TORONTO—Stuart McLean, the best-selling author and soft-spoken humorist whose gentle celebration of life's biggest and smallest moments endeared him to legions of faithful listeners of CBC Radio's “The Vinyl Cafe,” has died.
CBC said the celebrated storyteller, who had been diagnosed with skin cancer, died yesterday in Toronto at age 68.
Tributes immediately poured in from fellow entertainers, broadcasters, and fans who were quick to salute McLean's heart-felt aims to unite Canadians in a way that helped us understand each other, no matter our backgrounds.
Fellow CBC veteran Peter Mansbridge called McLean a master storyteller who helped shape the public broadcaster and reach the country's furthest corners.
“It's a big loss,” said Mansbridge, who'd known McLean for more than 30 years.
“It's a big loss for us but it's a big loss for the country because he cared about Canada in a very special way, and he made us all better by listening to the stories that he told.”
McLean announced in December he was suspending his long-running program to focus on treatment for melanoma, which he was diagnosed with in late 2015.
He said his first round of immunotherapy treatment that winter was not completely successful and he needed to undergo another round this year.
“The Vinyl Cafe” radio show, which featured a mix of stories, essays, and musical performances, was spun into best-selling books and became a touring production in 2008.
The show's stories centered on Dave, the owner of a second-hand record store, and also featured Dave's wife, Morley, their two children, Sam and Stephanie, and various friends and neighbours.
Mansbridge admitted to many times finding himself riveted by one of McLean's stories in private encounters.
The detailed yarns always were relayed in his trademark whisper-like gentle tone that invited the listener to lean in.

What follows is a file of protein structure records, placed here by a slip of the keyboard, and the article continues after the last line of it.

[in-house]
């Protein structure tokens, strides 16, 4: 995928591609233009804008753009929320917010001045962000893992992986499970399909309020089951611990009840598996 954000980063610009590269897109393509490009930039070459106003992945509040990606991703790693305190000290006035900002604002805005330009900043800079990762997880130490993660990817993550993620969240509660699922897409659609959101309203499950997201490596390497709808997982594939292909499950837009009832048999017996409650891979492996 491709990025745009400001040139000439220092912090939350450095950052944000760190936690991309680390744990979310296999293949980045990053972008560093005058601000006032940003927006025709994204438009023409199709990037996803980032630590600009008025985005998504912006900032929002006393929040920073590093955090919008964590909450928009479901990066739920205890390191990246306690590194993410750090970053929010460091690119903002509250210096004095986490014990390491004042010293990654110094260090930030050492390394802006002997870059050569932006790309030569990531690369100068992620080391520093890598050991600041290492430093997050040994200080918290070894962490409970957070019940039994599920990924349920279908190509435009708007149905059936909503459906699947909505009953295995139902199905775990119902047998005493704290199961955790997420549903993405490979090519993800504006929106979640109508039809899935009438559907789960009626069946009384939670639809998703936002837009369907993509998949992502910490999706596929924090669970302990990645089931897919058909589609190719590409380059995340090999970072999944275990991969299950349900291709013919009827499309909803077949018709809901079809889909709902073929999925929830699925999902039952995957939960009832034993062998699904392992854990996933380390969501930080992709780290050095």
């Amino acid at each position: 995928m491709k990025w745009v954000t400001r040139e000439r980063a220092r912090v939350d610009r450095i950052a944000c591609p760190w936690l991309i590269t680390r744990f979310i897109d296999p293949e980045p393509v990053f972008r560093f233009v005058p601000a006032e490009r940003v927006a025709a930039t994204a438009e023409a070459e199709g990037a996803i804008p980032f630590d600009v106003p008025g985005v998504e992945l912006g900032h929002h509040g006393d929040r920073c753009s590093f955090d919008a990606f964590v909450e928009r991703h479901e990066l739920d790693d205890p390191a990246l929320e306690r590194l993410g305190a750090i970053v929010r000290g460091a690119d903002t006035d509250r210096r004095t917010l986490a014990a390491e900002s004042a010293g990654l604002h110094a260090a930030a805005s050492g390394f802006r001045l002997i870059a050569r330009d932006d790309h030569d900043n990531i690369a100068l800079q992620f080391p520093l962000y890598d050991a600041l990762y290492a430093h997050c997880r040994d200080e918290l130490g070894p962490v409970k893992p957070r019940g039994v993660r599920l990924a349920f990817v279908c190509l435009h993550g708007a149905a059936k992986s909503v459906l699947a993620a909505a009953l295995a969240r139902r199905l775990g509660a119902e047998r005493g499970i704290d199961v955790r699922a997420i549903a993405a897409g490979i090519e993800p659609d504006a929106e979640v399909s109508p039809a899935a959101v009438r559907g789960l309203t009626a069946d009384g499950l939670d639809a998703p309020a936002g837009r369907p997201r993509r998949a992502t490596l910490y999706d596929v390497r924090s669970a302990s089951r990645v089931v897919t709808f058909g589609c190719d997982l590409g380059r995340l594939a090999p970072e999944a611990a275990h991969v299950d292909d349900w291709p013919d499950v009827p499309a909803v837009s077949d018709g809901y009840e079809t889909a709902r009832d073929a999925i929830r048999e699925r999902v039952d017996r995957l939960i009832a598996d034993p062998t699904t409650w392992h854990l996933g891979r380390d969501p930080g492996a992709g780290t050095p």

“The beauty of Stuart was he really was the same off-air as he was on-air," said "The National” anchor.
“On-air he's a terrific storyteller who could engage the public so easily with the simplest of stories—and he was just the same in real life,” Mansbridge noted.
"I can remember many times when we were together that he'd just start telling stories, it could be a story about something that happened in the news the day before or something at work the day before.
“But he'd tell it in that magical way that he tells stories and you'd sit there totally involved in the way he told them.”
Journalist and academic Vince Carlin first met McLean when they both were climbing the ranks at CBC's news operations in the late 1970s.
After McLean took a job at Ryerson University, he successfully convinced Carlin to make the leap, too, for a role as its chairman of the school of journalism.
“He spoke quite quietly but in a conspiratorial tone of voice,” Carlin said.
“He had that charisma—which he could put onto the air, as well—to lead you down a path you might've not considered.”
“Vinyl Cafe” executive producer Jess Milton remembered a good friend who encouraged people to see the good in each other.
“He connected us to Canada but . . . he also connected us to each other,” noted Milton, who worked with McLean for almost 14 years, including about 75-100 live shows a year.
“In a time when people are concentrating on our differences, he did the opposite—he shone the light on our similarities and the things we have in common,” she stressed.
Milton said McLean would toil over a carefully-crafted tale or turn of phrase to make sure it would hit its mark.
“His favourite thing about performing wasn't the laughter—he loved when the waves crested and there was a fantastic laugh, especially when it was a laugh of surprise—but more than that, he loved the moments of silence,” said Milton.
“Those moments when everybody was experiencing the same thing at the same time, and they were all with you.”
Born Andrew Stuart McLean on April 19, 1948 in Montreal, he attended high school at the city's Lower Canada College.
He later graduated from Sir George Williams University (now known as Concordia University) in 1971.
McLean made his foray into journalism in the format that years later would help cement his star status: radio.
He produced documentaries for CBC Radio's “Sunday Morning.”
In 1979, the Alliance of Canadian Cinema, Television and Radio Artists awarded him the best radio documentary prize for contributing to the “Sunday Morning” coverage of the Jonestown massacre in Guyana.
Following that stint, McLean was a regular columnist and guest host on CBC's “Morningside” for seven years.
“The Morningside World of Stuart McLean” was a national best-seller.
McLean had been upbeat about his cancer setback and told fans in an online message posted in December that he expected to return to work.
“I don't want you to worry about me," he wrote. ”A year ago, I told you that I expected this to be just a bump in the road, not the end of the road.
“I still believe that to be true,” he added.
“I hope we will meet up again—on the radio or in theatres.”
The CBC said a public tribute would be announced at a later date.